Warning: This story refers to the events of Back home S1 but try to avoid any major spoilers for FX Devs and the new second season of Back home.
Sometimes Hollywood as a whole seems to adopt Google’s famous strategy: do two of everything and see what sticks. Who recently asked for twin dog tears as a best friend but at the end of life? And did the public need two “Nikola Tesla to make electricity” biopics with beloved heartbeats? (In a world where Prestige already exists, probably not.)
Streaming TV has also adopted this strategy this spring. A pair of shows centered on secret and shady startups – companies that do almost otherworldly things that sparked government interest but really made an employee’s life worse – each came in with casts glorious and filming pedigrees behind the camera. Like a conscientious TV critic, I watched the first four episodes of the two series. Despite everyone having a lot of style, we felt opaque and unnecessarily complex, like putting together a puzzle without knowing what the complete picture was at the start.
And the other one is from Amazon Back home, hitting Prime with seven new episodes this weekend. (My apologies to the FX Devs, which I will probably never finish.)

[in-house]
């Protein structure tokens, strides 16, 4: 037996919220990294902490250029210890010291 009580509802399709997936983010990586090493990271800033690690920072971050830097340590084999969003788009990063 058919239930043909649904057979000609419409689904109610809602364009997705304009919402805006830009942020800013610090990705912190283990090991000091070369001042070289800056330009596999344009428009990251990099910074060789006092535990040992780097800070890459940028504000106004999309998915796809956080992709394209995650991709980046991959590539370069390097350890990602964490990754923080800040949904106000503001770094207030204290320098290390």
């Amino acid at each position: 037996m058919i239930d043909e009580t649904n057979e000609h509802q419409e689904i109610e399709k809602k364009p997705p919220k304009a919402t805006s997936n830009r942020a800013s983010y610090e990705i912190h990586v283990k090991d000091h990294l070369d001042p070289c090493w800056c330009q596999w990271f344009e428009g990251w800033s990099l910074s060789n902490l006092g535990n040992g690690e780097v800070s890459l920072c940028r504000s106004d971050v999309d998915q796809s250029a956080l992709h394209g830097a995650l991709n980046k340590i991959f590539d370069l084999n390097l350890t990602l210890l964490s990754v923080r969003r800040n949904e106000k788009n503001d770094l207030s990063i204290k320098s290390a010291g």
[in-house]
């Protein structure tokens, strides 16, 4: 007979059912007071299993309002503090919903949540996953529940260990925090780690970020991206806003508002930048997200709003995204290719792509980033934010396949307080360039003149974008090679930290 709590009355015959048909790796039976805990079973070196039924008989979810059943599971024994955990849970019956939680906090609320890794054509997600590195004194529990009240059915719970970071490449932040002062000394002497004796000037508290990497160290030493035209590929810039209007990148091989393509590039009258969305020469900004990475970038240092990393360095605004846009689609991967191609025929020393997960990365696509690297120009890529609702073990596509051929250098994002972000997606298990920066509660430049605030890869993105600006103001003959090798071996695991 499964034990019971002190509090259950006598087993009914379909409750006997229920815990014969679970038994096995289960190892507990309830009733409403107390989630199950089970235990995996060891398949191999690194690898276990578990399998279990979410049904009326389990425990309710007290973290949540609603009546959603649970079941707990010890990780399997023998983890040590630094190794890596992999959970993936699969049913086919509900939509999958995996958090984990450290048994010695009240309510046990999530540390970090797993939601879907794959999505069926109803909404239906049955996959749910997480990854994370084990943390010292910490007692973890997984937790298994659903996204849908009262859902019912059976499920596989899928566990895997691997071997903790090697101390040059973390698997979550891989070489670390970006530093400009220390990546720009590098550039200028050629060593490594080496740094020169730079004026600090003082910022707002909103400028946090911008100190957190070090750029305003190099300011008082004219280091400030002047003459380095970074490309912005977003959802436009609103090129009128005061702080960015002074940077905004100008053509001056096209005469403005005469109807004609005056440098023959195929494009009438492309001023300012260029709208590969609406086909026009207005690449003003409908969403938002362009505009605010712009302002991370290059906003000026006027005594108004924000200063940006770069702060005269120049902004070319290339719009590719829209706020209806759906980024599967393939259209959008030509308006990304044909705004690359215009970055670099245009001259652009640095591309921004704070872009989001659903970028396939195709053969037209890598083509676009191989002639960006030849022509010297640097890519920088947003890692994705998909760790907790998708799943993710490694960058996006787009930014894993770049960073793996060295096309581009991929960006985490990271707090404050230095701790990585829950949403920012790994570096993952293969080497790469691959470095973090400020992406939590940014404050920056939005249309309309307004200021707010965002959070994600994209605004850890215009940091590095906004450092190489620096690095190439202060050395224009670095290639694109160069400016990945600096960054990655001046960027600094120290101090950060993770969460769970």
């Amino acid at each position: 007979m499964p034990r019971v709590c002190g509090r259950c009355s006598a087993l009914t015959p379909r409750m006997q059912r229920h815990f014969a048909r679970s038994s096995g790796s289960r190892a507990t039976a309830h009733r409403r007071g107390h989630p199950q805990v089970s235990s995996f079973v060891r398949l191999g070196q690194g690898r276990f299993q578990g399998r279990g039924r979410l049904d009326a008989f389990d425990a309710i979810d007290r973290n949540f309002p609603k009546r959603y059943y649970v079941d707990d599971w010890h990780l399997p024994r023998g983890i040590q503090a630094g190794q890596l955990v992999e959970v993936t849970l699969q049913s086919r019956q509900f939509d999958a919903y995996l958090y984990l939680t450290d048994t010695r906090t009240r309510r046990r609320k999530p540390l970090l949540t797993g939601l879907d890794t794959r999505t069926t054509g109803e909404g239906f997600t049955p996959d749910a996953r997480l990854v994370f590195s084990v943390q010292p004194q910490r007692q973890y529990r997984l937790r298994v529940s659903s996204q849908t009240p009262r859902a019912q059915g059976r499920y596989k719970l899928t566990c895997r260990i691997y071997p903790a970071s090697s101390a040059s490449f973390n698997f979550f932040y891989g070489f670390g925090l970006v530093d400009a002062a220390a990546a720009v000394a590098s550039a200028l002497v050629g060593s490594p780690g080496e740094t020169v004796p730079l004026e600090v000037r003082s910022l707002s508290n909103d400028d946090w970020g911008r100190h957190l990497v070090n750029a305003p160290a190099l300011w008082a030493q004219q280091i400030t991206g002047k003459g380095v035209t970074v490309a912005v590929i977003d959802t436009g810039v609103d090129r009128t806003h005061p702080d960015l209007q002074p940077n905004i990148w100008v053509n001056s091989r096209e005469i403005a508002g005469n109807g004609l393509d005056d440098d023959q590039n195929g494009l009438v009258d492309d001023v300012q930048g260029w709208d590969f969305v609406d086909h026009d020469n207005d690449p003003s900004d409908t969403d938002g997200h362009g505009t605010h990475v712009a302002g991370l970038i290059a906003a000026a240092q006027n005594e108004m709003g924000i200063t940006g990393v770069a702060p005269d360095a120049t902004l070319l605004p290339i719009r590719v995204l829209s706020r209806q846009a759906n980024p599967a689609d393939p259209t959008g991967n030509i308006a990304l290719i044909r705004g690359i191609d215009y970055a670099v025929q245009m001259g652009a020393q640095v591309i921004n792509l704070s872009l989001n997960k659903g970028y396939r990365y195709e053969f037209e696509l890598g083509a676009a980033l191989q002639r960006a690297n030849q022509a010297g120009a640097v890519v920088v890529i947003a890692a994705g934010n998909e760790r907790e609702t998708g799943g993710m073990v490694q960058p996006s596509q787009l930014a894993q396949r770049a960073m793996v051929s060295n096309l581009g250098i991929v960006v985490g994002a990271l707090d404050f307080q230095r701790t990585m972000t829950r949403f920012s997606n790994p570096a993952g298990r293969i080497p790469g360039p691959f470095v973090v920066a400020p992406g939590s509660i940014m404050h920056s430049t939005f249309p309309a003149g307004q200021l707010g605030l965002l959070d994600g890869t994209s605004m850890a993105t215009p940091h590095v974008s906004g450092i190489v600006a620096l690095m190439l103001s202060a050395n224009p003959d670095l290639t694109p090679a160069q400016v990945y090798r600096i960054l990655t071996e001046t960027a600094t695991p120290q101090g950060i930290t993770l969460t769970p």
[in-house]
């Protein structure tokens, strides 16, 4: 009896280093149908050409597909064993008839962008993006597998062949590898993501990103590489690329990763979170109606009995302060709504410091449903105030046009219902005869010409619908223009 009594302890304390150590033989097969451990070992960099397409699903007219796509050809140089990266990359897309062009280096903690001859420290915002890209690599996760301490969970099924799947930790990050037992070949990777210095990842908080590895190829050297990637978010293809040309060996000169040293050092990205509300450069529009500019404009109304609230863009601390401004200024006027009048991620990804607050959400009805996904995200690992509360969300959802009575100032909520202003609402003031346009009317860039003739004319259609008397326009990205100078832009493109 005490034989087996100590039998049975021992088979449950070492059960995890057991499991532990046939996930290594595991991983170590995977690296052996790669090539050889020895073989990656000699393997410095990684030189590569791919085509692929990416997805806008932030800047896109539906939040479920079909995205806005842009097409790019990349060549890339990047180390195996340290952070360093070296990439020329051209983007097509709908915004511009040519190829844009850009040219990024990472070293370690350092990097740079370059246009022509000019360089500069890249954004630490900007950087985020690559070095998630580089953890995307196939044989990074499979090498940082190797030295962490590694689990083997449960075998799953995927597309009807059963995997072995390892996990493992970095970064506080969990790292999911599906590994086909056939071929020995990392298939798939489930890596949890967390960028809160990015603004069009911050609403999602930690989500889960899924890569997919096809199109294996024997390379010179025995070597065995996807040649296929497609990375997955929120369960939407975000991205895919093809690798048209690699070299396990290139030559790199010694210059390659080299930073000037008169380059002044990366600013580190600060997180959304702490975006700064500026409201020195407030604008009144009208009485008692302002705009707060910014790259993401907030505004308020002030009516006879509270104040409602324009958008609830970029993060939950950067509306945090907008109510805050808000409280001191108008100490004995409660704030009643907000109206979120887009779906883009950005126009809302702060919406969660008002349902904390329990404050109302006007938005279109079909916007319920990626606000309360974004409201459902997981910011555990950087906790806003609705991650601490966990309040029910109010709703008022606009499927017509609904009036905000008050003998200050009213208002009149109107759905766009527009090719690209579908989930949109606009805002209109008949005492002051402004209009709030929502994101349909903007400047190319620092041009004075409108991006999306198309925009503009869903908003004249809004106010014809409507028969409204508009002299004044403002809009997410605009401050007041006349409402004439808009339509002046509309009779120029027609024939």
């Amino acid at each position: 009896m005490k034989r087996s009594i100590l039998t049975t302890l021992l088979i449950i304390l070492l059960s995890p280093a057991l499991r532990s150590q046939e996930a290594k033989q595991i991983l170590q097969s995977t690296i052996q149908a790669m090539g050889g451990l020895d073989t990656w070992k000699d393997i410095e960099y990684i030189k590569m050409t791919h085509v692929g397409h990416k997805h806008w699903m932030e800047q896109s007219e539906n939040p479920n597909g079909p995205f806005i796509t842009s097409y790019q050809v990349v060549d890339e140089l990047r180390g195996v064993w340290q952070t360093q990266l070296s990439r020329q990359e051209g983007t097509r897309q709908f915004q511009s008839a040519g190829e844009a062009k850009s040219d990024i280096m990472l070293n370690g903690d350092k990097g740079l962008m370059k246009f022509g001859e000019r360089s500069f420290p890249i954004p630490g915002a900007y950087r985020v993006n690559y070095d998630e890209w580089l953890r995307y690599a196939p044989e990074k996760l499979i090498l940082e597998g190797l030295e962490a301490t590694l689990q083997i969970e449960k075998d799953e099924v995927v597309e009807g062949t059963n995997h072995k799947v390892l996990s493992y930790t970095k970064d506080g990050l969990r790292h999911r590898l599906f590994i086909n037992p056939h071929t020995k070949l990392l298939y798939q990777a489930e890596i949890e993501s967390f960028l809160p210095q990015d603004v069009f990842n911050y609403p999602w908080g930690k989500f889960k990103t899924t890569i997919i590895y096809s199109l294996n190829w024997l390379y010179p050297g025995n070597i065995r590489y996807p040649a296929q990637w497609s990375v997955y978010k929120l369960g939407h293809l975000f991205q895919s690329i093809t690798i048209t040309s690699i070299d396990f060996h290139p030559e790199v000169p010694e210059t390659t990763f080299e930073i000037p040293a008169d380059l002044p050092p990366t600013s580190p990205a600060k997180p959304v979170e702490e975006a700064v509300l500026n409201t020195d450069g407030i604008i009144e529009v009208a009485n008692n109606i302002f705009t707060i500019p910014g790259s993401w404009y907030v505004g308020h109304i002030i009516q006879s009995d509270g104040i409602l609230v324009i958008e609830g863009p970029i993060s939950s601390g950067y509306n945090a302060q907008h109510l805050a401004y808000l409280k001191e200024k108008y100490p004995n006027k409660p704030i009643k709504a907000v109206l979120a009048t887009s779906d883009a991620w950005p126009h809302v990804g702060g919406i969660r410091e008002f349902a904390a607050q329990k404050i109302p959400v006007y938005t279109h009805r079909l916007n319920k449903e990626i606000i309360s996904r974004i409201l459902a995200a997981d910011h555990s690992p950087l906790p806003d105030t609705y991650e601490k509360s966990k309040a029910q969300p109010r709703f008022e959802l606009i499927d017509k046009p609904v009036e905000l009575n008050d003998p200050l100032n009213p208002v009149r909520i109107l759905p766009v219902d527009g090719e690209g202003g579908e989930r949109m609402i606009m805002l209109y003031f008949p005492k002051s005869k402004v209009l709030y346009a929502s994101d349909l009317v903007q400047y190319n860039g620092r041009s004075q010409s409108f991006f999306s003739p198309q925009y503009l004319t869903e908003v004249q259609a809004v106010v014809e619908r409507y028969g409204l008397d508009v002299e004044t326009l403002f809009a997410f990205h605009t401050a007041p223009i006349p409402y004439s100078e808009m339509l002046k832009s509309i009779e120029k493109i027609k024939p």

Although Back home lost a top talent before S2 – the character of Julia Roberts does not appear and Sam Esmail did not make any of these episodes – you would not call this series sold out after watching this new series of episodes. In her first televised role, Janelle Monáe is more captivating than ever. She plays a woman named Jackie who has difficulty remembering how alone she was and passed out on a boat in the middle of a distant lake. And instead of Bobby Cannavale representing our main corporate cog for the giant, Hong Chau (the actor behind Lady Trieu of Watchmen) resumes her role as Audrey. Her chief executive of a few words was last seen as a pseudo-fat villain at the very end of S1, but she develops a bit here.
Jackie’s journey and the dynamics between Jackie and Audrey could be the most exciting parts of these new episodes, similar to how the conversations between Roberts and Stephan James as Walter turned out to be the most fascinating part of S1 . The only downside for Chau and Monáe comes from the circumstances: Roberts and James had the advantage that the overall product and the Geist scheme were a mystery that our two main characters learned and went through with the public. This time, the audience has a lot more information, which removes a bit of the intrigue and tension from the series. If the story sometimes seemed secondary to the performance for you in S1, this dynamic will be amplified here.